Theodori found that people generally had a negative view of the industry when it came to social and environmental issues like traffic, pollution and crime. On economic and service-related issues, though, like jobs, health care, schools and emergency response, people generally saw things getting better since natural gas production began. Familiarity widened the gap. In veteran Wise County, views about water quality were more negative and views about public services were more positive than in newcomer Johnson County.
“Would they start to at least like us?”
Those results won’t shock anyone who lives near drilling operations, but that’s because they measure public perception. The crowd of engineers and geologists at the conference seemed somewhat surprised. Previous speakers described their work as a force for good, providing energy Americans want in abundance and the jobs they desperately need. The industry also thinks it’s responsive to technologies that make drilling safer and cleaner.
That frustration over public opinion came across in a joke one driller made to Theodori: “As an industry, I know they will never love us, but if we just shut the valve and they had to do without us for an extended period of time would they start to at least like us?”
Theodori offered his findings after a day of presentations on closed-loop mud systems that keep hydraulic fracturing fluid out of open pits, and new engines that can power drilling rigs with fewer toxic emissions. The work of a sociologist wasn’t expected.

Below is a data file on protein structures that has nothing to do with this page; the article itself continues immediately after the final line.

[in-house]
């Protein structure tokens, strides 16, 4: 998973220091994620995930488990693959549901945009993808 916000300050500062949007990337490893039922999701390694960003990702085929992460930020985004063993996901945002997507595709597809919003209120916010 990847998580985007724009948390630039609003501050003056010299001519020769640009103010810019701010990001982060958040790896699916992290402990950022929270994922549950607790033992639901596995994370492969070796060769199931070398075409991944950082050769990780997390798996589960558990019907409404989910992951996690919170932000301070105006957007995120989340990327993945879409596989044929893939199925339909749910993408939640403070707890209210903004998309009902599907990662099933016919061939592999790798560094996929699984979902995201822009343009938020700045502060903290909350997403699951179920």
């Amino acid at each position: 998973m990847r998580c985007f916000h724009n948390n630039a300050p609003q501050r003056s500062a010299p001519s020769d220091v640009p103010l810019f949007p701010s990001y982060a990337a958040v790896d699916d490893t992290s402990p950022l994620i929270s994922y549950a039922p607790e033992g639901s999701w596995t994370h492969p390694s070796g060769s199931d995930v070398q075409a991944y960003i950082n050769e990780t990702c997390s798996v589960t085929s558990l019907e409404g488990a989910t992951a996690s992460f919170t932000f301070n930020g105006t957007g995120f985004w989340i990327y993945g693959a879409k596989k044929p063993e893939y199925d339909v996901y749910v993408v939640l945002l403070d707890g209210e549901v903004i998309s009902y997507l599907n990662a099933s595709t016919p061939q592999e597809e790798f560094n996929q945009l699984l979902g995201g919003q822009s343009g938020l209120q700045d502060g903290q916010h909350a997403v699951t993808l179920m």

But Theodori hopes his research will teach the industry how to talk to the public about drilling. He thinks companies need to do a better job laying out the risks of development to the public before drilling, but also about touting their new technological successes.
“These are what the folks in your community are concerned about,” Theodori said.
Bringing the survey to the Marcellus
Theodori recently conducted similar research in Fort Worth, where drilling takes place in urban subdivisions. He plans to expand his study area to include the Marcellus Shale by looking at Bradford County, Pa., home to a significant natural gas development, and Broome County, N.Y., where there is currently a statewide freeze on shale drilling.
The work could be particularly useful in Pennsylvania, which isn’t as used to drilling as Texas and where local municipalities are more powerful and more abundant. That said, Theodori believes industry shouldn’t come out waving its own banner.
“Industry can’t do it alone, though, because the public is not going to believe it. If the industry could get Oprah to speak on its behalf, it’s over. Everybody would agree,” Theodori said.
Links of interest
Environmentally Friendly Drilling Systems
The Petroleum Technology Transfer Council
“Paradoxical Perceptions of Problems Associated with Unconventional Natural Gas Development” from Southern Rural Sociology (2009) by Dr. Gene Theodori
Gallup polls on the public opinion of various industries, including oil and gas
Shale news in brief
The New York State Energy Research and Development Authority is starting a two-year study to see whether the Marcellus Shale and other shale formations in New York, Vermont and Kentucky could potentially be used for carbon sequestration.
See previous Greening of Oil coverage: Marcellus primed for CSS
Rig reports show that shale drilling has been mostly flat this summer.
New wastewater treatment standards for total dissolved solids in Pennsylvania are now in effect and enforceable. The standards greatly impact Marcellus Shale production.
See previous Greening of Oil coverage: PA regulations create tech puzzle for RD
Contact Eric Lidji at email@example.com.